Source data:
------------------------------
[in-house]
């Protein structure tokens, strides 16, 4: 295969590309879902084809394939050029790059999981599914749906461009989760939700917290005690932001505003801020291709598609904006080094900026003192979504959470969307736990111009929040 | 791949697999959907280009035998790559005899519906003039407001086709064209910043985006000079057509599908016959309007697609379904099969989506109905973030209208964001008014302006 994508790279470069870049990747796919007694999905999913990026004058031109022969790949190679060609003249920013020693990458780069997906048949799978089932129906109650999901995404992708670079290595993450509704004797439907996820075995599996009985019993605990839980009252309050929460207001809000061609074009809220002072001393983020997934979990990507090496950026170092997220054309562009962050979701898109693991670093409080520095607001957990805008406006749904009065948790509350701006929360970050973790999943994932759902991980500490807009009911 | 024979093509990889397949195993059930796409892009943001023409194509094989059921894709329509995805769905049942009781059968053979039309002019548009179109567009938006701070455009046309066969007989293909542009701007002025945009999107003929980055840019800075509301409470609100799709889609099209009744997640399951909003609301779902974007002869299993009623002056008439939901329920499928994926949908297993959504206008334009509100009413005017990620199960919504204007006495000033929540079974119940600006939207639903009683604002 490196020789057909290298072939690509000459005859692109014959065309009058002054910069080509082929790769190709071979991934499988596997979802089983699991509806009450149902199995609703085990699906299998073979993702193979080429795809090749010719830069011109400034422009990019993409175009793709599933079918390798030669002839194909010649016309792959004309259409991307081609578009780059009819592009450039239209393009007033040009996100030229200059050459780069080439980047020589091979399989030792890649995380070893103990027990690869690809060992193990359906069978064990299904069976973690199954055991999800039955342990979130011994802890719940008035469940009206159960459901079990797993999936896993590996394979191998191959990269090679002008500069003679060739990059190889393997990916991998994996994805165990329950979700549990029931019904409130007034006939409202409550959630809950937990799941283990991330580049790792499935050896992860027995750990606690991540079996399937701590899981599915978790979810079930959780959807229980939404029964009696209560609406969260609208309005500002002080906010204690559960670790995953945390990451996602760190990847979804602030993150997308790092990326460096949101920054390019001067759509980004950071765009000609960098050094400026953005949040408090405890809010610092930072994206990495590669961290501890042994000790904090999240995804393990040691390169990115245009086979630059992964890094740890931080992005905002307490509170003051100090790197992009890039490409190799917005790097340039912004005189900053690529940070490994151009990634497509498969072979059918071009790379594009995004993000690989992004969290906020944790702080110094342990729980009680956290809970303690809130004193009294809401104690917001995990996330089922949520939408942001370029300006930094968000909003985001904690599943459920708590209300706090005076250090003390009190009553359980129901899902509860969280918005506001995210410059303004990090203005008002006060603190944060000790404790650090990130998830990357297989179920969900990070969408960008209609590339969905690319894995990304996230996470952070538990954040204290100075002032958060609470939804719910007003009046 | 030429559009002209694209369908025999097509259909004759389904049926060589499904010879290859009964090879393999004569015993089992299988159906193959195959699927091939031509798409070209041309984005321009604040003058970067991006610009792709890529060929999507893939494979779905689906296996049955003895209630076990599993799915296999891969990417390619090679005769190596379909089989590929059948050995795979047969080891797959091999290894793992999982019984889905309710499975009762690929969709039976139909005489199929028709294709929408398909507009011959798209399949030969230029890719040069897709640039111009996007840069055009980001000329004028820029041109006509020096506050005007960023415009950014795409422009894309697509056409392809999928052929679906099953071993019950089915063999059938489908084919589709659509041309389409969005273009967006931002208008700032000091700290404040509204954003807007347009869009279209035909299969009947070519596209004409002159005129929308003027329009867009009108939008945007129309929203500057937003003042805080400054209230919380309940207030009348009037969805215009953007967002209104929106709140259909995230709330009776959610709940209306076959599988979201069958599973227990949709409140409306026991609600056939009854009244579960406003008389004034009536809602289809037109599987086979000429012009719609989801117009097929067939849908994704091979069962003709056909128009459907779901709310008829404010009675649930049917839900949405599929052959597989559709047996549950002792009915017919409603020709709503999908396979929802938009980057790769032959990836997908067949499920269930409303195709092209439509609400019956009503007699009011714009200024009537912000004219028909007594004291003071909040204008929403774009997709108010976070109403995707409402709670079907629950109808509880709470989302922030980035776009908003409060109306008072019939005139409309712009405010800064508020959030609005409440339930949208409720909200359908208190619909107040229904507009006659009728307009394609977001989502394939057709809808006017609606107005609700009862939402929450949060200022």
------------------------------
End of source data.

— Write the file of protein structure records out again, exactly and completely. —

[in-house]
């Protein structure tokens, strides 16, 4: 295969590309879902084809394939050029790059999981599914749906461009989760939700917290005690932001505003801020291709598609904006080094900026003192979504959470969307736990111009929040 | 791949697999959907280009035998790559005899519906003039407001086709064209910043985006000079057509599908016959309007697609379904099969989506109905973030209208964001008014302006 994508790279470069870049990747796919007694999905999913990026004058031109022969790949190679060609003249920013020693990458780069997906048949799978089932129906109650999901995404992708670079290595993450509704004797439907996820075995599996009985019993605990839980009252309050929460207001809000061609074009809220002072001393983020997934979990990507090496950026170092997220054309562009962050979701898109693991670093409080520095607001957990805008406006749904009065948790509350701006929360970050973790999943994932759902991980500490807009009911 | 024979093509990889397949195993059930796409892009943001023409194509094989059921894709329509995805769905049942009781059968053979039309002019548009179109567009938006701070455009046309066969007989293909542009701007002025945009999107003929980055840019800075509301409470609100799709889609099209009744997640399951909003609301779902974007002869299993009623002056008439939901329920499928994926949908297993959504206008334009509100009413005017990620199960919504204007006495000033929540079974119940600006939207639903009683604002 490196020789057909290298072939690509000459005859692109014959065309009058002054910069080509082929790769190709071979991934499988596997979802089983699991509806009450149902199995609703085990699906299998073979993702193979080429795809090749010719830069011109400034422009990019993409175009793709599933079918390798030669002839194909010649016309792959004309259409991307081609578009780059009819592009450039239209393009007033040009996100030229200059050459780069080439980047020589091979399989030792890649995380070893103990027990690869690809060992193990359906069978064990299904069976973690199954055991999800039955342990979130011994802890719940008035469940009206159960459901079990797993999936896993590996394979191998191959990269090679002008500069003679060739990059190889393997990916991998994996994805165990329950979700549990029931019904409130007034006939409202409550959630809950937990799941283990991330580049790792499935050896992860027995750990606690991540079996399937701590899981599915978790979810079930959780959807229980939404029964009696209560609406969260609208309005500002002080906010204690559960670790995953945390990451996602760190990847979804602030993150997308790092990326460096949101920054390019001067759509980004950071765009000609960098050094400026953005949040408090405890809010610092930072994206990495590669961290501890042994000790904090999240995804393990040691390169990115245009086979630059992964890094740890931080992005905002307490509170003051100090790197992009890039490409190799917005790097340039912004005189900053690529940070490994151009990634497509498969072979059918071009790379594009995004993000690989992004969290906020944790702080110094342990729980009680956290809970303690809130004193009294809401104690917001995990996330089922949520939408942001370029300006930094968000909003985001904690599943459920708590209300706090005076250090003390009190009553359980129901899902509860969280918005506001995210410059303004990090203005008002006060603190944060000790404790650090990130998830990357297989179920969900990070969408960008209609590339969905690319894995990304996230996470952070538990954040204290100075002032958060609470939804719910007003009046 | 030429559009002209694209369908025999097509259909004759389904049926060589499904010879290859009964090879393999004569015993089992299988159906193959195959699927091939031509798409070209041309984005321009604040003058970067991006610009792709890529060929999507893939494979779905689906296996049955003895209630076990599993799915296999891969990417390619090679005769190596379909089989590929059948050995795979047969080891797959091999290894793992999982019984889905309710499975009762690929969709039976139909005489199929028709294709929408398909507009011959798209399949030969230029890719040069897709640039111009996007840069055009980001000329004028820029041109006509020096506050005007960023415009950014795409422009894309697509056409392809999928052929679906099953071993019950089915063999059938489908084919589709659509041309389409969005273009967006931002208008700032000091700290404040509204954003807007347009869009279209035909299969009947070519596209004409002159005129929308003027329009867009009108939008945007129309929203500057937003003042805080400054209230919380309940207030009348009037969805215009953007967002209104929106709140259909995230709330009776959610709940209306076959599988979201069958599973227990949709409140409306026991609600056939009854009244579960406003008389004034009536809602289809037109599987086979000429012009719609989801117009097929067939849908994704091979069962003709056909128009459907779901709310008829404010009675649930049917839900949405599929052959597989559709047996549950002792009915017919409603020709709503999908396979929802938009980057790769032959990836997908067949499920269930409303195709092209439509609400019956009503007699009011714009200024009537912000004219028909007594004291003071909040204008929403774009997709108010976070109403995707409402709670079907629950109808509880709470989302922030980035776009908003409060109306008072019939005139409309712009405010800064508020959030609005409440339930949208409720909200359908208190619909107040229904507009006659009728307009394609977001989502394939057709809808006017609606107005609700009862939402929450949060200022």